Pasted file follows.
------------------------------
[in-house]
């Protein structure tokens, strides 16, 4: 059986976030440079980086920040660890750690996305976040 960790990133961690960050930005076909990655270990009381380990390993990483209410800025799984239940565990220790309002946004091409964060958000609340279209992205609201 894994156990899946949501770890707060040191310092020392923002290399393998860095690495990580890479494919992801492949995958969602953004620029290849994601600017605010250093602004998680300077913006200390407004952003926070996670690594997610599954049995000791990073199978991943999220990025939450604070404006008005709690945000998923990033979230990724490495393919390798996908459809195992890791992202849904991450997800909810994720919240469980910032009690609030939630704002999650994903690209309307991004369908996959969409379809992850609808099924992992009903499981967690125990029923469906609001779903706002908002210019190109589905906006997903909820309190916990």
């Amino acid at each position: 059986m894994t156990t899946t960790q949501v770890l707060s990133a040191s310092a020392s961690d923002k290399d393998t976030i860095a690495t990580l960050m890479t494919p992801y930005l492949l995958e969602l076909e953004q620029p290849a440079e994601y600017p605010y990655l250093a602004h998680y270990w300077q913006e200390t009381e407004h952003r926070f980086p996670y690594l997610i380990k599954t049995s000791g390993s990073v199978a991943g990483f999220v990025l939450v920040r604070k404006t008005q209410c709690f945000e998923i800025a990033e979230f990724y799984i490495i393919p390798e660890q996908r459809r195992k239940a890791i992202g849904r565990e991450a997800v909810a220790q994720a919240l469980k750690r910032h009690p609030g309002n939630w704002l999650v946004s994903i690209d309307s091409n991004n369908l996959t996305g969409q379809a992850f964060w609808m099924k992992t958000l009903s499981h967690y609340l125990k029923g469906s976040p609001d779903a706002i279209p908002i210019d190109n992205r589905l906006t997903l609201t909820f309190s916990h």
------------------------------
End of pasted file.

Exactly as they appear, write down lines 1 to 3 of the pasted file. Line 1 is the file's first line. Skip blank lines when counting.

[in-house]
């Protein structure tokens, strides 16, 4: 059986976030440079980086920040660890750690996305976040 960790990133961690960050930005076909990655270990009381380990390993990483209410800025799984239940565990220790309002946004091409964060958000609340279209992205609201 894994156990899946949501770890707060040191310092020392923002290399393998860095690495990580890479494919992801492949995958969602953004620029290849994601600017605010250093602004998680300077913006200390407004952003926070996670690594997610599954049995000791990073199978991943999220990025939450604070404006008005709690945000998923990033979230990724490495393919390798996908459809195992890791992202849904991450997800909810994720919240469980910032009690609030939630704002999650994903690209309307991004369908996959969409379809992850609808099924992992009903499981967690125990029923469906609001779903706002908002210019190109589905906006997903909820309190916990």
């Amino acid at each position: 059986m894994t156990t899946t960790q949501v770890l707060s990133a040191s310092a020392s961690d923002k290399d393998t976030i860095a690495t990580l960050m890479t494919p992801y930005l492949l995958e969602l076909e953004q620029p290849a440079e994601y600017p605010y990655l250093a602004h998680y270990w300077q913006e200390t009381e407004h952003r926070f980086p996670y690594l997610i380990k599954t049995s000791g390993s990073v199978a991943g990483f999220v990025l939450v920040r604070k404006t008005q209410c709690f945000e998923i800025a990033e979230f990724y799984i490495i393919p390798e660890q996908r459809r195992k239940a890791i992202g849904r565990e991450a997800v909810a220790q994720a919240l469980k750690r910032h009690p609030g309002n939630w704002l999650v946004s994903i690209d309307s091409n991004n369908l996959t996305g969409q379809a992850f964060w609808m099924k992992t958000l009903s499981h967690y609340l125990k029923g469906s976040p609001d779903a706002i279209p908002i210019d190109n992205r589905l906006t997903l609201t909820f309190s916990h």